While leukemia is one of the most common childhood malignancies, the vast majority of those who develop this blood cancer each year are adults.

More than 43,000 adults and 3,300 children are expected to be diagnosed with leukemia in 2010, according to the Leukemia and Lymphoma Society (LLS). Thanks to treatment advancements that use targeted therapies to prevent abnormal cells from multiplying, more patients than ever before can hope for long-term survival.


Leukemia is divided into four major types based on the specific bone marrow cells in which it develops. Regardless of the type, however, diseased cells eventually outnumber and crowd out normal blood cells, which carry oxygen throughout the body and fight infection.

According to the Mayo Clinic, the first classification is based on how quickly the leukemia progresses:

  • Acute leukemia worsens rapidly and requires quick, potent treatment. Abnormal cells are immature blood cells called blasts, which cannot function correctly.
  • Chronic leukemia progresses slowly and may not produce any initial symptoms. Abnormal cells are mature blood cells that can function normally for a period of time.

The second classification is based on the kind of white blood cells affected:

  • Myelogenous leukemia begins in the myeloid cells deep in the bone marrow. Myeloid cells normally produce red and white blood cells as well as platelets, which help clot blood.
  • Lymphocytic leukemia affects lymphoid cells, which form the immune system's lymph tissue throughout the body.

Different types of leukemia affect different types of patients. For example, both chronic myelogenous leukemia (CML) and chronic lymphocytic leukemia (CLL) affect mostly adults, according to the National Cancer Institute. Acute lymphocytic leukemia (ALL) is the most common type in young children, and acute myelogenous leukemia (AML) occurs in both adults and children.


Initial symptoms of leukemia mimic those of several other conditions, including the flu, and can be easy to overlook. According to the LLS, common symptoms include:

  • Chills, fever or night sweats
  • Persistent weakness and fatigue
  • Shortness of breath upon exertion
  • Pale skin
  • Pinhead-sized red dots under the skin
  • Unexplained bruises
  • Slow-healing cuts and excess bleeding
  • Joint or bone aches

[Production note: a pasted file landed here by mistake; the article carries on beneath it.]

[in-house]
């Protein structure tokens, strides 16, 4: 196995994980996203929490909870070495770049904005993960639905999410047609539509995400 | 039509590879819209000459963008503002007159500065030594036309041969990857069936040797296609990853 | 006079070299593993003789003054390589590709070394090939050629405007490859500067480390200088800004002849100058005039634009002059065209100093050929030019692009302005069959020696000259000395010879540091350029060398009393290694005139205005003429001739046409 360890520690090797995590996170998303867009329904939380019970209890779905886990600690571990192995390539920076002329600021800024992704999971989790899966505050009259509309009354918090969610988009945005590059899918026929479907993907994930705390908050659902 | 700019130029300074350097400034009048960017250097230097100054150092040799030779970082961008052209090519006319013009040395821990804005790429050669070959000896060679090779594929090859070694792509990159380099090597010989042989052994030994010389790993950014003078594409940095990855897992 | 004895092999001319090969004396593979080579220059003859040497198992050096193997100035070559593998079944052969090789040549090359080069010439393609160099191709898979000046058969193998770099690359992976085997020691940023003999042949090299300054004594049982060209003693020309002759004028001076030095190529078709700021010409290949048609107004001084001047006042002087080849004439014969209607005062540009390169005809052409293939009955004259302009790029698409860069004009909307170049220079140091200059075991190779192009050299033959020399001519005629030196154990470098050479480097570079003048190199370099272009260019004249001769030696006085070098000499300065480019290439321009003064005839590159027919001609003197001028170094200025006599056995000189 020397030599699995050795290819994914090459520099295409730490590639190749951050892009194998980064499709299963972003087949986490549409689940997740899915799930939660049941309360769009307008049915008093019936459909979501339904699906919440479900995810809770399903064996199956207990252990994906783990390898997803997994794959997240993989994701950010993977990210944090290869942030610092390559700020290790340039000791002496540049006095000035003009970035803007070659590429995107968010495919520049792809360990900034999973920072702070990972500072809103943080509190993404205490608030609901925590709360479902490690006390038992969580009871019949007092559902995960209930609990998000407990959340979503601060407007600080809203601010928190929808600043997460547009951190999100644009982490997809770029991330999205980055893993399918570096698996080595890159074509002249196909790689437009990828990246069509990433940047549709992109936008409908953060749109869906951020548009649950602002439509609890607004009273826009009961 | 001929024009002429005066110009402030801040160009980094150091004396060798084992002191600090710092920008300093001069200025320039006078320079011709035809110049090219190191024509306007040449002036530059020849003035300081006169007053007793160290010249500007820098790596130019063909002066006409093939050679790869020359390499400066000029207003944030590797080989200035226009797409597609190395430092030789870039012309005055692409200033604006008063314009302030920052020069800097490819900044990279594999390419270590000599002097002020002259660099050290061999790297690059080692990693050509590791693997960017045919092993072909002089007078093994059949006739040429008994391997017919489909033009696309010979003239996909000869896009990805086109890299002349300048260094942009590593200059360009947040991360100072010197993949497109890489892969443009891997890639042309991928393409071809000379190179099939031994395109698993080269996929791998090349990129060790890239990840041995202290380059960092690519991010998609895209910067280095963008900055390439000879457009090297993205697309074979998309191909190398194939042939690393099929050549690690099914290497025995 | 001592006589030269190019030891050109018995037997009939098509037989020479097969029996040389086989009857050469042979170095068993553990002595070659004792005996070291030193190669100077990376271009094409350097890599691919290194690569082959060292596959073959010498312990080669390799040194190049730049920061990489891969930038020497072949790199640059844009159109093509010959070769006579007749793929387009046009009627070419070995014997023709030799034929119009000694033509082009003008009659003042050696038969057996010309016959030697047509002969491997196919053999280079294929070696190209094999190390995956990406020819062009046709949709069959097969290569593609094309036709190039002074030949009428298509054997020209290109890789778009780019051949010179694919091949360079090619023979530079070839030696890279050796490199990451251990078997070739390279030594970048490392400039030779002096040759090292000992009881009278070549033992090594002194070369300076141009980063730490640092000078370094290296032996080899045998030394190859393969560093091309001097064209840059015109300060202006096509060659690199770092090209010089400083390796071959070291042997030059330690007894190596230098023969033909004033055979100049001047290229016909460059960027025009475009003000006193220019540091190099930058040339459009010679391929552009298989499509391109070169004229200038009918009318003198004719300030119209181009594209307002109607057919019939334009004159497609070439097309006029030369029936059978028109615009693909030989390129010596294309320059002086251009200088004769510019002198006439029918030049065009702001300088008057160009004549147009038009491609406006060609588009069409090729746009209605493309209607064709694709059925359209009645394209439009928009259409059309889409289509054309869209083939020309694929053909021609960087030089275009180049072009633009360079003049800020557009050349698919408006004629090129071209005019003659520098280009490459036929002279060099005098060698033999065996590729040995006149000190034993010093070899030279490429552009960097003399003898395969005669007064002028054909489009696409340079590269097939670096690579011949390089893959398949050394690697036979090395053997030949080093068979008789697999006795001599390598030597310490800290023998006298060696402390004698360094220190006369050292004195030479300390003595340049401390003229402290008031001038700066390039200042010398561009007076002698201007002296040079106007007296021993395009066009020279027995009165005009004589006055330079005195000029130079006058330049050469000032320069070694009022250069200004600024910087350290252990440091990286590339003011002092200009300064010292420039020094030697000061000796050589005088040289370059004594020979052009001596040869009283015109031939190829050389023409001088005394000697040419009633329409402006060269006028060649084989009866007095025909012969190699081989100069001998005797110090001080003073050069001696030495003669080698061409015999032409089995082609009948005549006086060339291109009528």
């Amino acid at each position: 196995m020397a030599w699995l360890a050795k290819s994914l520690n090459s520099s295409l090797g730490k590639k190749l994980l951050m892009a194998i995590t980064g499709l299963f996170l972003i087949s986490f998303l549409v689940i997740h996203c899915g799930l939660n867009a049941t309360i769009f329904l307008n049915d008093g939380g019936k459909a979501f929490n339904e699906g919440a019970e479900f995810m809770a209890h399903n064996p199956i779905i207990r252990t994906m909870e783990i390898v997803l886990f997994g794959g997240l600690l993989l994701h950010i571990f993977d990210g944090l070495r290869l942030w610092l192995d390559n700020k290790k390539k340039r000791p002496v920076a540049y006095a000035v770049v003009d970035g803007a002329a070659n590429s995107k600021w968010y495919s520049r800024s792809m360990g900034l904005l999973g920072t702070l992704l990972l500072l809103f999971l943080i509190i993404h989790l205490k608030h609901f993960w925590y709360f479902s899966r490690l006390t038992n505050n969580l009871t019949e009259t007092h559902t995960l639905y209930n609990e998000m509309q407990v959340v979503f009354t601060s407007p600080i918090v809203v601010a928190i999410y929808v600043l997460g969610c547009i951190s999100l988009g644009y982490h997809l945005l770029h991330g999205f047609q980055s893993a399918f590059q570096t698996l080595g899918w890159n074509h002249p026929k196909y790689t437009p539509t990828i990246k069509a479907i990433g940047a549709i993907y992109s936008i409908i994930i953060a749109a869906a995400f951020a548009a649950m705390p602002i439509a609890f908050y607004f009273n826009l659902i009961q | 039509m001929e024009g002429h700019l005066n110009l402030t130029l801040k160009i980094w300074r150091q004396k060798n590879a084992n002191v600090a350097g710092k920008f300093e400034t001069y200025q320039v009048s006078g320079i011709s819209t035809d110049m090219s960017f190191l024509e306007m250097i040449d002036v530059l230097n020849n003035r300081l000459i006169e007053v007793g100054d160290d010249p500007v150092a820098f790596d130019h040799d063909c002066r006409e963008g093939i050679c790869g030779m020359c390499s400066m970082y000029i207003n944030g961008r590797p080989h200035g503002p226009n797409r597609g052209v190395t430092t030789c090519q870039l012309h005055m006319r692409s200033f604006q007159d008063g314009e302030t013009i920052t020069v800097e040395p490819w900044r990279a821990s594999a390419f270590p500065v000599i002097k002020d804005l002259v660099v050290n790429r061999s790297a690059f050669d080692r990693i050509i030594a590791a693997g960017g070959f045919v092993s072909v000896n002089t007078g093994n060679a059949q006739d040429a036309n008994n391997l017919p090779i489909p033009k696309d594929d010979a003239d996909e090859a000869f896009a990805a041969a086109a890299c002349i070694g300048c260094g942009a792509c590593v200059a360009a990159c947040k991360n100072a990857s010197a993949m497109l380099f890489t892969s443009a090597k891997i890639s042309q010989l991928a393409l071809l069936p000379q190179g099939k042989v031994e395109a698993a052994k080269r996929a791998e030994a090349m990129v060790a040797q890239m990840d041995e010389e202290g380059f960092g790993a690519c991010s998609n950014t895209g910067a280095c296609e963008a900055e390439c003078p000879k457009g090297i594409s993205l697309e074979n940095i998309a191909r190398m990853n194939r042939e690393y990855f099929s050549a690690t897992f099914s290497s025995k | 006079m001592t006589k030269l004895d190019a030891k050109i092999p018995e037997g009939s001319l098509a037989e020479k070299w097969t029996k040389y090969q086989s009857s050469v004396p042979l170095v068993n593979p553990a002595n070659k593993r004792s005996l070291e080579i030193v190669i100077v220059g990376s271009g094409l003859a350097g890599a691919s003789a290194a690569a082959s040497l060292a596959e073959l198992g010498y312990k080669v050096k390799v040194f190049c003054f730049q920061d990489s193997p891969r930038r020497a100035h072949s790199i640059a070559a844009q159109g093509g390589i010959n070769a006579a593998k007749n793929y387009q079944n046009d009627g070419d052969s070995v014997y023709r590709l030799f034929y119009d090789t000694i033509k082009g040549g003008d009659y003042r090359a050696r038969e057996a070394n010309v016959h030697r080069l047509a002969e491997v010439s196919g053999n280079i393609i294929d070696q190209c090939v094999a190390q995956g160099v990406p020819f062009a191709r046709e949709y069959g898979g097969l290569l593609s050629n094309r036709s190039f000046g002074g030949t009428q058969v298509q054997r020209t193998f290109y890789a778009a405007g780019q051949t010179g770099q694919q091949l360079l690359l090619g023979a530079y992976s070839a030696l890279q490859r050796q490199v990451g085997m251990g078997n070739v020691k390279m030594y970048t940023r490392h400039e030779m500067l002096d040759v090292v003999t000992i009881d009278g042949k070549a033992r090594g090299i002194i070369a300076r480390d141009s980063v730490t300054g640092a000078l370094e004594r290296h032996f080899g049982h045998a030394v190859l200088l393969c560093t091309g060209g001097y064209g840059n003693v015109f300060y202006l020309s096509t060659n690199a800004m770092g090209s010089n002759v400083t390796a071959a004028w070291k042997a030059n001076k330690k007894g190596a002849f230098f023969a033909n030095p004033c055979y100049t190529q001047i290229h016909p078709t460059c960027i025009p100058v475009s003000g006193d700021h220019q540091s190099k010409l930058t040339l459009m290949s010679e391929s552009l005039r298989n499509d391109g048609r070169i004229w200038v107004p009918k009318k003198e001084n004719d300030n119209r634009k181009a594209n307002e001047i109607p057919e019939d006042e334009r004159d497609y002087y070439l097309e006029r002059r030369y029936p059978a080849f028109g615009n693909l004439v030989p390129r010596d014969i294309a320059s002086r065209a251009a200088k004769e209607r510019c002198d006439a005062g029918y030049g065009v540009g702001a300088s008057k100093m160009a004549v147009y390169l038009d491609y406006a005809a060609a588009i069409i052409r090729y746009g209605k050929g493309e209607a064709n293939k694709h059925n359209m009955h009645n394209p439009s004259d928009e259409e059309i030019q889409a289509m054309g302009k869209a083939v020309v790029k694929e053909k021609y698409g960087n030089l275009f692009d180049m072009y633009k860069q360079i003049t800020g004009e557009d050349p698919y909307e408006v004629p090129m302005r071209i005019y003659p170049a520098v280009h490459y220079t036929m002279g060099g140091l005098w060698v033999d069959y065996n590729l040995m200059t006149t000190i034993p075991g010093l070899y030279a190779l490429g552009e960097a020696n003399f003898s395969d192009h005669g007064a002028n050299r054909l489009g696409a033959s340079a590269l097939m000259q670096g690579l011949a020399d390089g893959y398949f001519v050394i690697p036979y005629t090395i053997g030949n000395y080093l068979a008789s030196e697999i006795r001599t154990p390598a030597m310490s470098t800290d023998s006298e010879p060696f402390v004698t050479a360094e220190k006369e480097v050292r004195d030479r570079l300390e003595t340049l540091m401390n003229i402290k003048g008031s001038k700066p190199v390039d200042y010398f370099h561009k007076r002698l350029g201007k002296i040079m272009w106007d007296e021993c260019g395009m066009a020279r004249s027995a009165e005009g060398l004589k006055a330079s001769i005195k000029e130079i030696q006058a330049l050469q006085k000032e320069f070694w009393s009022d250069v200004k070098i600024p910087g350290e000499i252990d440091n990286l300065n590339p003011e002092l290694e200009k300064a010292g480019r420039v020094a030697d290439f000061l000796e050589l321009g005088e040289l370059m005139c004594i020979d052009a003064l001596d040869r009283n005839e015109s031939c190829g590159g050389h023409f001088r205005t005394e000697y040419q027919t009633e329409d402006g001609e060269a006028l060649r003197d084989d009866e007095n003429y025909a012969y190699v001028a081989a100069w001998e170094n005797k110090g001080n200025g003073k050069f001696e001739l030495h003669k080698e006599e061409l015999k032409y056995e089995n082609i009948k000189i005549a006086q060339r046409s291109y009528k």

• Swollen lymph nodes

Diagnosis & Tests

Because chronic leukemia is often symptomless at first, many cases are discovered during a routine blood test, according to the Mayo Clinic. Those with clear symptoms will undergo a physical exam, where doctors look for visible leukemia signs such as pale skin or swollen glands.

If leukemia is suspected, a blood test will be taken to search for abnormal levels of red and white blood cells and platelets. A diagnosis is confirmed with a bone marrow aspiration test, in which a needle is inserted into the hipbone to extract bone marrow cells. The type of leukemia is identified by examining these cells.

Treatments & Medications

A treatment regimen is based on a patient's age, overall health and type of leukemia, according to the LLS. A variety of treatments may be employed, including:

  • Chemotherapy, which is the main form of leukemia treatment, according to the Mayo Clinic. This systemic treatment uses potent chemicals to kill leukemic cells and may come in pill or intravenous form. Commonly used chemotherapy drugs include vincristine and methotrexate.
  • Biologic drugs such as interferon, which prompt the immune system to recognize and destroy leukemic cells.
  • Targeted drugs, which help control the disease for long periods by inhibiting abnormal cells' ability to multiply. These drugs include imatinib (known as the brand name Gleevec), dasatinib (Sprycel) and nilotinib (Tasigna).
  • Radiation, which uses x-rays or high-energy beams to damage leukemic cells.
  • Stem cell or bone marrow transplant, which replaces diseased bone marrow with healthy marrow created from blood-forming cells from a donor or the patient.